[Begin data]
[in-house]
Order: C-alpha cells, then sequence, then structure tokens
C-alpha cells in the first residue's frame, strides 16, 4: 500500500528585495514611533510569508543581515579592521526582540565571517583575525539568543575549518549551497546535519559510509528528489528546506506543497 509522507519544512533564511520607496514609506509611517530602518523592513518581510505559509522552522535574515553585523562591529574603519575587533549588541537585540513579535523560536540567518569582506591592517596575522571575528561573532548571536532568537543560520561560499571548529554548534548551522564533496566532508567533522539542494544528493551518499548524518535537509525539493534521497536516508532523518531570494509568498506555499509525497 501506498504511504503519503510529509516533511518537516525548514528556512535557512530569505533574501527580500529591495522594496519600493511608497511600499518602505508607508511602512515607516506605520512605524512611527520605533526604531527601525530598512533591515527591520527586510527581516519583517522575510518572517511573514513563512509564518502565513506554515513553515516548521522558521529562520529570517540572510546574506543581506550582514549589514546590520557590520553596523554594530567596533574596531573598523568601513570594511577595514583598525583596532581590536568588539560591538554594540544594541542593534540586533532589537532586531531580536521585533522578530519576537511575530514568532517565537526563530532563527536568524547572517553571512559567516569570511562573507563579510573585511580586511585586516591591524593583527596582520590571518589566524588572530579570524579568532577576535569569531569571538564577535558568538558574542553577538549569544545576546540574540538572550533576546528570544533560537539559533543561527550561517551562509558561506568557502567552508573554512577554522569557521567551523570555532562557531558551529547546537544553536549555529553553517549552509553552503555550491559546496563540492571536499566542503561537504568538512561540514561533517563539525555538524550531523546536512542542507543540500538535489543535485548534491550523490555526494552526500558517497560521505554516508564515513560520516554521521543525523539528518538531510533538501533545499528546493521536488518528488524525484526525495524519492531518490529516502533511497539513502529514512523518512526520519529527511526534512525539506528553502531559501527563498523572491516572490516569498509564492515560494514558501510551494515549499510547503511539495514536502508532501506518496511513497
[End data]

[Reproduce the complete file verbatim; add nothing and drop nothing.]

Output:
[in-house]
Order: C-alpha cells, then sequence, then structure tokens
C-alpha cells in the first residue's frame, strides 16, 4: 500500500528585495514611533510569508543581515579592521526582540565571517583575525539568543575549518549551497546535519559510509528528489528546506506543497 509522507519544512533564511520607496514609506509611517530602518523592513518581510505559509522552522535574515553585523562591529574603519575587533549588541537585540513579535523560536540567518569582506591592517596575522571575528561573532548571536532568537543560520561560499571548529554548534548551522564533496566532508567533522539542494544528493551518499548524518535537509525539493534521497536516508532523518531570494509568498506555499509525497 501506498504511504503519503510529509516533511518537516525548514528556512535557512530569505533574501527580500529591495522594496519600493511608497511600499518602505508607508511602512515607516506605520512605524512611527520605533526604531527601525530598512533591515527591520527586510527581516519583517522575510518572517511573514513563512509564518502565513506554515513553515516548521522558521529562520529570517540572510546574506543581506550582514549589514546590520557590520553596523554594530567596533574596531573598523568601513570594511577595514583598525583596532581590536568588539560591538554594540544594541542593534540586533532589537532586531531580536521585533522578530519576537511575530514568532517565537526563530532563527536568524547572517553571512559567516569570511562573507563579510573585511580586511585586516591591524593583527596582520590571518589566524588572530579570524579568532577576535569569531569571538564577535558568538558574542553577538549569544545576546540574540538572550533576546528570544533560537539559533543561527550561517551562509558561506568557502567552508573554512577554522569557521567551523570555532562557531558551529547546537544553536549555529553553517549552509553552503555550491559546496563540492571536499566542503561537504568538512561540514561533517563539525555538524550531523546536512542542507543540500538535489543535485548534491550523490555526494552526500558517497560521505554516508564515513560520516554521521543525523539528518538531510533538501533545499528546493521536488518528488524525484526525495524519492531518490529516502533511497539513502529514512523518512526520519529527511526534512525539506528553502531559501527563498523572491516572490516569498509564492515560494514558501510551494515549499510547503511539495514536502508532501506518496511513497